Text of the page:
Scammers rampant in home-repair business
02/06/2014 12:41 PM
02/06/2014 12:43 PM
It’s a four-letter word no homeowner ever wants to hear: scam.
The more you know, though, the less likely you are to fall victim on your next home improvement project.
Doing due diligence before you hire is generally the best protection against unscrupulous operators.
In 2013, our team at Angie’s List heard tales of shoddy and unfinished work, as well as accounts of contractors that weren’t appropriately licensed or took money without starting promised work.
Another problem included requiring excessive payment upfront. Although it’s normal for a contractor to ask for up to a third of the total cost before starting, you should be wary if they ask for more. It’s best to negotiate a price that you’re comfortable with before signing a contract. In some cases, homeowners paid excessive amounts upfront and the contractor never even showed up.
Also be wary of scare tactics. This could include a contractor suggesting extra, expensive repairs and suggesting that dire consequences will follow if you don’t act immediately. In such cases, get a second opinion from a highly rated contractor, and be sure to have a detailed written contract in place before starting any work.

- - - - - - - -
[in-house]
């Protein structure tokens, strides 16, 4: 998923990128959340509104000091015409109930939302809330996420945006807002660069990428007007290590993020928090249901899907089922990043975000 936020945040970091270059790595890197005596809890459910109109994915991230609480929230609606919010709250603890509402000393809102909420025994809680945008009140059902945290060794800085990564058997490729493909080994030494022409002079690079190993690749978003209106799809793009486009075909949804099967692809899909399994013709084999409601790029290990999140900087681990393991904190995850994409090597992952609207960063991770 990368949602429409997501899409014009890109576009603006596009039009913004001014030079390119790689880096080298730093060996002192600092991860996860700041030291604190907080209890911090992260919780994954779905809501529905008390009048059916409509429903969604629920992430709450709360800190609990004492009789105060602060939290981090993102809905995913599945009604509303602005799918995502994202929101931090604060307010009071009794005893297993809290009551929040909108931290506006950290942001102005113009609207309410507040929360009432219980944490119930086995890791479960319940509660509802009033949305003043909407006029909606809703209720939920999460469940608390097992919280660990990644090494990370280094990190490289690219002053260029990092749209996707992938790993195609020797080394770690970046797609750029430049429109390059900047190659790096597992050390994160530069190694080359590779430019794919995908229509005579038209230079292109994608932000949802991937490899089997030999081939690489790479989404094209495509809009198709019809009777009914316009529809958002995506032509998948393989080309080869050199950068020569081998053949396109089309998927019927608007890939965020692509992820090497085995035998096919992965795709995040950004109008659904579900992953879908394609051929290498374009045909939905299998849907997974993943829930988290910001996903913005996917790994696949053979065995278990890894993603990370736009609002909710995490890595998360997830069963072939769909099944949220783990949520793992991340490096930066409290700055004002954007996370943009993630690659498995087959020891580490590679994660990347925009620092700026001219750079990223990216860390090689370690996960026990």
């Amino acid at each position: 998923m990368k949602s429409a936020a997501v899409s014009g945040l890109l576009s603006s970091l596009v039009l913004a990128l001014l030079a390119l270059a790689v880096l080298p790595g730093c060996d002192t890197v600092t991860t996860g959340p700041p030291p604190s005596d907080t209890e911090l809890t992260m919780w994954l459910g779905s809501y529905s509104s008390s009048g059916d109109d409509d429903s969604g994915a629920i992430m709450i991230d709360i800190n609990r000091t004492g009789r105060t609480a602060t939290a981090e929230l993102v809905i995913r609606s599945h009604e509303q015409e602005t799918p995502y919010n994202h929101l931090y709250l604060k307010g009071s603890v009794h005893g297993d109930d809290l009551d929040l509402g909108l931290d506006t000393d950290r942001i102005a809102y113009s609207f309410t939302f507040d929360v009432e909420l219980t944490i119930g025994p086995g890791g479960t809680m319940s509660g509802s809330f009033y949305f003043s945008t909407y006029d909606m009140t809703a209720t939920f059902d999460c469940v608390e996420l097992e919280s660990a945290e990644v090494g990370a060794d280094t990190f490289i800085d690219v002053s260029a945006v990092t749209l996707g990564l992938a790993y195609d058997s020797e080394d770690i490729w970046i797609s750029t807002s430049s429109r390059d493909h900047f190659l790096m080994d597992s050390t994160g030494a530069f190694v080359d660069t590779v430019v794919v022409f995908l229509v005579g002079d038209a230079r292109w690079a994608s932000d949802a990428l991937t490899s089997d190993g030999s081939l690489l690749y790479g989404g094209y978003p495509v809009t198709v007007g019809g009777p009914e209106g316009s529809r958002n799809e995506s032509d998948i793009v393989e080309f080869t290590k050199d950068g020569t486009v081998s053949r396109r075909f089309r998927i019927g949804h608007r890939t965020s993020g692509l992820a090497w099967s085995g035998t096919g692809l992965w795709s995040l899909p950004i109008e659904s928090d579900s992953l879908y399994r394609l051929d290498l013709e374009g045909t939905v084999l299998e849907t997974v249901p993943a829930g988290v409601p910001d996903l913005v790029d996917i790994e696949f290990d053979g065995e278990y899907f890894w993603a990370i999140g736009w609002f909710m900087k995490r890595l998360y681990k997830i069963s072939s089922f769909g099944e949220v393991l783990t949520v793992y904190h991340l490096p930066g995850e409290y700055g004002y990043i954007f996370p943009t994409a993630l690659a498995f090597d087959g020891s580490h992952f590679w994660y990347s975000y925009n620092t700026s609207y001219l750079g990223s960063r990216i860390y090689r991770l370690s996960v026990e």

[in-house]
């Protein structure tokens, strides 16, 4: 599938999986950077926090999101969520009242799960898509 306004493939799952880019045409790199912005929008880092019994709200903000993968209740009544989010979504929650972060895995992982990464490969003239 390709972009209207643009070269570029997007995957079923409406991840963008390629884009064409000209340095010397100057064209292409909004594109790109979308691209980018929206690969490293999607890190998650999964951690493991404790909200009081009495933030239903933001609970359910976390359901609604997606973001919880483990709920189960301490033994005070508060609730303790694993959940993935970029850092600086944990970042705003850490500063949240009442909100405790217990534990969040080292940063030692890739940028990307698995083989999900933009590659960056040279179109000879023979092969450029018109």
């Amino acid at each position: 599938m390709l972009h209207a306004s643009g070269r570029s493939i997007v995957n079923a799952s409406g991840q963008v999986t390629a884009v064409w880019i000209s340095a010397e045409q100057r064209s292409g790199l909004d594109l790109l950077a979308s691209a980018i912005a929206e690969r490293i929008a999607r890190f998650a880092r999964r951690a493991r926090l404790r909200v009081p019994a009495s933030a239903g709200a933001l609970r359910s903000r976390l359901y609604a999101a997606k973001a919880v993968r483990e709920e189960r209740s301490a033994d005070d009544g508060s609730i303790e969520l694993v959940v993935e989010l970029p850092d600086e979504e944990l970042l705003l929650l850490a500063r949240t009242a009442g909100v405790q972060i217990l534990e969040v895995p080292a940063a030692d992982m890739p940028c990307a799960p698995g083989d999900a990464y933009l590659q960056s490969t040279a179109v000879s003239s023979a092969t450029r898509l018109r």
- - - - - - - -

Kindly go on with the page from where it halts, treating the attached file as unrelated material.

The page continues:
The elderly and victims of weather disasters tend to be common scam targets.
In general, our research team found that common service categories in which scams were reported in 2013 included HVAC, landscaping, remodeling, roofing and moving.
If you’ve been targeted
If you’ve experienced shoddy work or been the victim of unscrupulous practices, consider filing a complaint with your state’s attorney general’s office or contractors’ board, and warn other potential customers by writing an online review about the company.
If the contractor is bonded, you may be entitled to reimbursement by the issuing agent. In cases where you need additional assistance, consider hiring an attorney to explore your options.
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